1111111111

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            • #21
              Resurrecting an old thread. I just watched a conference by Mike Horn talking about his north pole by night expedition. He stated his 14,000 calories daily diet included 500ml of olive oil. I thought the data point could be of interest to some here.

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              • #22
                I've only met a handful of people that were capable of ingesting 10k calories a day. It is an expensive and physically exhausting task. Eddie hall eats 10k calories a day when training.

                I currently eat 2500-2600 per day and maintain around 250 pounds of bodyweight at 6ft of height. This is a critical number for me. 2300 per day drops me to mid 240's. Not sure what your weight or height is.


                When I hike, I've yet to find a way not to end up in deficit. Fortunately, my hiking frequency negates any negative affects this would have on me.


                The easiest way to bump calories is with fats. The problem with fats is they are slow to digest and slow digestion of whatever foods you eat them with. Hence why carbs are often ingested with a low fat meal and why fats are preferred for evening meals.


                Carbs are typically higher in calories, but also tend to be filling and unfortunately, satisfying.


                I've always wanted to try the famed 30 day, 10k calorie diet. I.e. 30 days, 10k calories , 12 hours sleep per day. Just hasn't happened, yet.

                I'd love to hear how your experiment goes.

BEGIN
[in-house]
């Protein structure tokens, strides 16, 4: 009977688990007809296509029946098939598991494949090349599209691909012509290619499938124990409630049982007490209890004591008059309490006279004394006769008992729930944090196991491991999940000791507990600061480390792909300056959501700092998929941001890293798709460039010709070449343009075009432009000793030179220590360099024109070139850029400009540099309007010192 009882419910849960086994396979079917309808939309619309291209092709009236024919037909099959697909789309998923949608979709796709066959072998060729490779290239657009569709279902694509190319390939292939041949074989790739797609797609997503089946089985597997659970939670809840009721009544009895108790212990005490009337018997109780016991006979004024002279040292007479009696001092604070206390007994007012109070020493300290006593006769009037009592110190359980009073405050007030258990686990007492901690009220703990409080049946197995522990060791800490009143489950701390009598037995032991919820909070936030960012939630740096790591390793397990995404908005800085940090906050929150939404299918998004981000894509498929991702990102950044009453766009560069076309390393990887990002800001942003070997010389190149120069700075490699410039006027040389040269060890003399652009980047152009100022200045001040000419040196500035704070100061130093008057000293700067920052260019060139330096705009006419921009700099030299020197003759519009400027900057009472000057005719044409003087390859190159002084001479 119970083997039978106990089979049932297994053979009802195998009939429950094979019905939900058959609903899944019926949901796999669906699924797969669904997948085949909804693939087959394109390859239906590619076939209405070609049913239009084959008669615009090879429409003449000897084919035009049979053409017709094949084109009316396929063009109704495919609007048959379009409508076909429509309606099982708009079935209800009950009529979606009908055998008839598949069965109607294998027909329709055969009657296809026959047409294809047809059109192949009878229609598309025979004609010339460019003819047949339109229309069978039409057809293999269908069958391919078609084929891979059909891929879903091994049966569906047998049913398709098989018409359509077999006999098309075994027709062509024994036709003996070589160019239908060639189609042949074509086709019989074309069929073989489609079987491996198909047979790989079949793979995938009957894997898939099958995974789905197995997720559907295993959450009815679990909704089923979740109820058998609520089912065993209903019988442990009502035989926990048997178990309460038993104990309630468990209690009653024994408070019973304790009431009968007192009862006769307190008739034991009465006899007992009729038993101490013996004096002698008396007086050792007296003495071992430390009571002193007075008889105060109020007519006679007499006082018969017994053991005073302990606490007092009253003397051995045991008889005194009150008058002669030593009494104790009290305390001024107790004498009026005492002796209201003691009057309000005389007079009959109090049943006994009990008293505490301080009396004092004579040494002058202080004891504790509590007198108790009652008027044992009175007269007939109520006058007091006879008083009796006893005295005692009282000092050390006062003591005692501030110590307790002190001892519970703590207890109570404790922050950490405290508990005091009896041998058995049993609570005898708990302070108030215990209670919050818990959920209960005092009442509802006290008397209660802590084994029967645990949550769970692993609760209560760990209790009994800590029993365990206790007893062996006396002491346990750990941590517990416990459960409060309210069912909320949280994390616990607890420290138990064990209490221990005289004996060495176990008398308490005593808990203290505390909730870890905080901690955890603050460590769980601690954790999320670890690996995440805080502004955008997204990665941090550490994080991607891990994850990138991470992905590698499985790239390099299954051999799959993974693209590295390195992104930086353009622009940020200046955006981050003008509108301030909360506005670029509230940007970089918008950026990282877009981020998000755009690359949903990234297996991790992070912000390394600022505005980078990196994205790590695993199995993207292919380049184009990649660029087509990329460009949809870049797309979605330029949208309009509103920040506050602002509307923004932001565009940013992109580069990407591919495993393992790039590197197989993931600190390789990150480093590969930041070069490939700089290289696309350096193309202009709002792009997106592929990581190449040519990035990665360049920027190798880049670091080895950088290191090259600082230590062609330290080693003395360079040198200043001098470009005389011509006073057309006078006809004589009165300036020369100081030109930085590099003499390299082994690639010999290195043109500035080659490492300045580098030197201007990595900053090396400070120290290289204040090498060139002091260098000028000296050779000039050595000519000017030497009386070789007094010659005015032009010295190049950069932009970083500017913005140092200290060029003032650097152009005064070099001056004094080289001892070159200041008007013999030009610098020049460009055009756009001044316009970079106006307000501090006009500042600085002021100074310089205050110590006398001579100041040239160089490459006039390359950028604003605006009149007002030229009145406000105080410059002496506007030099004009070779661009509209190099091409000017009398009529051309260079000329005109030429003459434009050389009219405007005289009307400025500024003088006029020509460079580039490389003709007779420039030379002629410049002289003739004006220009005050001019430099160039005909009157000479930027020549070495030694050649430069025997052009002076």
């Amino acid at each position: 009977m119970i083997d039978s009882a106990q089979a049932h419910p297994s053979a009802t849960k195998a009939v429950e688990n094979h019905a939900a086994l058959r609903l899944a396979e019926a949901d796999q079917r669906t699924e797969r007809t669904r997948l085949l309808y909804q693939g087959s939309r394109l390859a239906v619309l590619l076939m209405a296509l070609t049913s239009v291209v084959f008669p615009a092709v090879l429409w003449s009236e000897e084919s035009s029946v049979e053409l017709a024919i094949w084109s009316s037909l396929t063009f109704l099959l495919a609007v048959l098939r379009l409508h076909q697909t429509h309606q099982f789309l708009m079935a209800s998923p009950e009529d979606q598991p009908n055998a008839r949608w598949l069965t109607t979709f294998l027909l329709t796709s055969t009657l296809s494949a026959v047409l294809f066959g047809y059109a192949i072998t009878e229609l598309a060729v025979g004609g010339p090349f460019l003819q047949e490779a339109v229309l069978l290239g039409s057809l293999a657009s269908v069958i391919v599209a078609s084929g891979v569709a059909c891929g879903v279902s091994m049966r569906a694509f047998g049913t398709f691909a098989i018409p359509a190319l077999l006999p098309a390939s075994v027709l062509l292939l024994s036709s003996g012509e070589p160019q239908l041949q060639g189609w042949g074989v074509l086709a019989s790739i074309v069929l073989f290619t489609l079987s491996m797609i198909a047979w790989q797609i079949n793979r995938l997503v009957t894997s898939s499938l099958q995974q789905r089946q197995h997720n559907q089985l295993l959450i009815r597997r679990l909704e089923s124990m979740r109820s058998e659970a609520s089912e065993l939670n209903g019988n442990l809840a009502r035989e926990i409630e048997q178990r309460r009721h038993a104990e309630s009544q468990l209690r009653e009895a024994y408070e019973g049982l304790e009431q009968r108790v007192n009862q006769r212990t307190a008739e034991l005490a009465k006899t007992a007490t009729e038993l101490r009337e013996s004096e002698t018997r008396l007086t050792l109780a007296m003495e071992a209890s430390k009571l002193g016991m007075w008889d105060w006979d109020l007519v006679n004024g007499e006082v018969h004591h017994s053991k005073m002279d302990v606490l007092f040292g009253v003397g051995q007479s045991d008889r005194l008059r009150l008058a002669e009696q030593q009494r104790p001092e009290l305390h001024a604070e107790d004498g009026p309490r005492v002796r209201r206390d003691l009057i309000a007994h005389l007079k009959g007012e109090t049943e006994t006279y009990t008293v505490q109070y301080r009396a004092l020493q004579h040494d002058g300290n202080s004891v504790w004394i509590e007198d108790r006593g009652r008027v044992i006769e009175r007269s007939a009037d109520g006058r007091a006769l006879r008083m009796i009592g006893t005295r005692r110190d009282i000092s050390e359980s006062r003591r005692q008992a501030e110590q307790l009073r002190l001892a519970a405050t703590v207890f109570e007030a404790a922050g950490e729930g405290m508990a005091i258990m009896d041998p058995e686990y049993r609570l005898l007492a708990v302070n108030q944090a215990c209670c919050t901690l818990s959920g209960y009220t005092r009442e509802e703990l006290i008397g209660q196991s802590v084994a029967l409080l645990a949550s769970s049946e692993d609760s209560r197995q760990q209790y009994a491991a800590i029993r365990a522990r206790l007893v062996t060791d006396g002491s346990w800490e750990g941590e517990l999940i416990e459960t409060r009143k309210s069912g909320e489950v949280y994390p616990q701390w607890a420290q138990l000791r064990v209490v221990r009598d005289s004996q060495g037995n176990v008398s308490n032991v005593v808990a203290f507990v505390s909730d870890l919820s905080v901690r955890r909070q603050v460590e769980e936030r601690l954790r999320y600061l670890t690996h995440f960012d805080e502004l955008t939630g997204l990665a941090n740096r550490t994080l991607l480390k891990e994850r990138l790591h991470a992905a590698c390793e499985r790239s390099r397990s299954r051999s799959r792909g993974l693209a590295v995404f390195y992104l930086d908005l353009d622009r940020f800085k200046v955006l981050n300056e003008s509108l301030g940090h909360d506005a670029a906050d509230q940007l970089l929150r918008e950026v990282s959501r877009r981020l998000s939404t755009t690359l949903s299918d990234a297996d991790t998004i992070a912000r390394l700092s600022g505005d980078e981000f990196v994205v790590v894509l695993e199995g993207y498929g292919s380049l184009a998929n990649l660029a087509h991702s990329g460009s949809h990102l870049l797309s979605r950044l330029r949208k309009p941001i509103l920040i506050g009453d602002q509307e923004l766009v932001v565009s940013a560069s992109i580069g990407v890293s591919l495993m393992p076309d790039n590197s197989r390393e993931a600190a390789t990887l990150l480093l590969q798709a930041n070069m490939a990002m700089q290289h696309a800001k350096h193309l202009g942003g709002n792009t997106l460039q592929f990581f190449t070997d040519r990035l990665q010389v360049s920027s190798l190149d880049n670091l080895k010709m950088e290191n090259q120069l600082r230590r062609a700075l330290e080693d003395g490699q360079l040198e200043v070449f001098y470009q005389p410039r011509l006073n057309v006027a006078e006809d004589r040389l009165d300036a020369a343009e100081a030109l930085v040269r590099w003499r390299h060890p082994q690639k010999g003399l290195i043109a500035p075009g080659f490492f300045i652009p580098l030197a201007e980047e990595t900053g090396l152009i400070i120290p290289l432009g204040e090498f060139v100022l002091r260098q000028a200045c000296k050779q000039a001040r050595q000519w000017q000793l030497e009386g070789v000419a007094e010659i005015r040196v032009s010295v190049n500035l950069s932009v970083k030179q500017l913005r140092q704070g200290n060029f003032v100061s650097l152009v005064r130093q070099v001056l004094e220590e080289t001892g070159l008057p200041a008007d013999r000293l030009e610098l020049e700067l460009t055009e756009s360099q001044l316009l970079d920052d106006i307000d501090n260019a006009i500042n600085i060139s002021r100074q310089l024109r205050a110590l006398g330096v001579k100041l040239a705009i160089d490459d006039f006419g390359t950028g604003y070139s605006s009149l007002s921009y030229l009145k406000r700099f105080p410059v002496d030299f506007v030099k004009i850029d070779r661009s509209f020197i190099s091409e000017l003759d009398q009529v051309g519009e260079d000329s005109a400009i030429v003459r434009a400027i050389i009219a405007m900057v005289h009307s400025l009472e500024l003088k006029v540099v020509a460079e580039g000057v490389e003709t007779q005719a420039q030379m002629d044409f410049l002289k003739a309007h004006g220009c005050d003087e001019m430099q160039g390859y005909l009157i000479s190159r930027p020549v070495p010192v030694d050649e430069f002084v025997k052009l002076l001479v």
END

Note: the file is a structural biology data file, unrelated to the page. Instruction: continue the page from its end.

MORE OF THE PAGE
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                • #23
                  The experiment went quite well. After posting this I did a series of 3-day backpacks in the HP's leading up t to the 15-day backpacking trip. I carried a variety of foods, mostly home-made and home-dehydrated but also store-bought. I didn't count calories but counted grams and when I got home from the 3-day hikes I checked was was left over and made adjustments for the next outing. On the big trip my daily allotment was
                  • Home-made granola (lots of nuts) with dried milk powder and caffeinated gu for breakfast.
                  • 150 g. home-made granola bars (oats, nuts, coconut, powdered oreo cookies, sugar, butter)
                  • 50 g. beef jerky
                  • 50 g.grams candy
                  • 75g. sugar covered peanuts
                  • 30 g. dried fruit
                  • 2nd gu packet
                  • 125 g. home dehydrated supper (lots of protein and fat plus carbs).

                  I weigh about 170.
                  I seriously doubt I was burning 10k calories per day. More like 6-7. Anyway, I had just enough food and didn't seem to lose weight on the big trip. However some of the 3-day scouting trips were brutal and I lost weight on those. No need to weigh myself, my wife could see it when I got home.
                  1111111111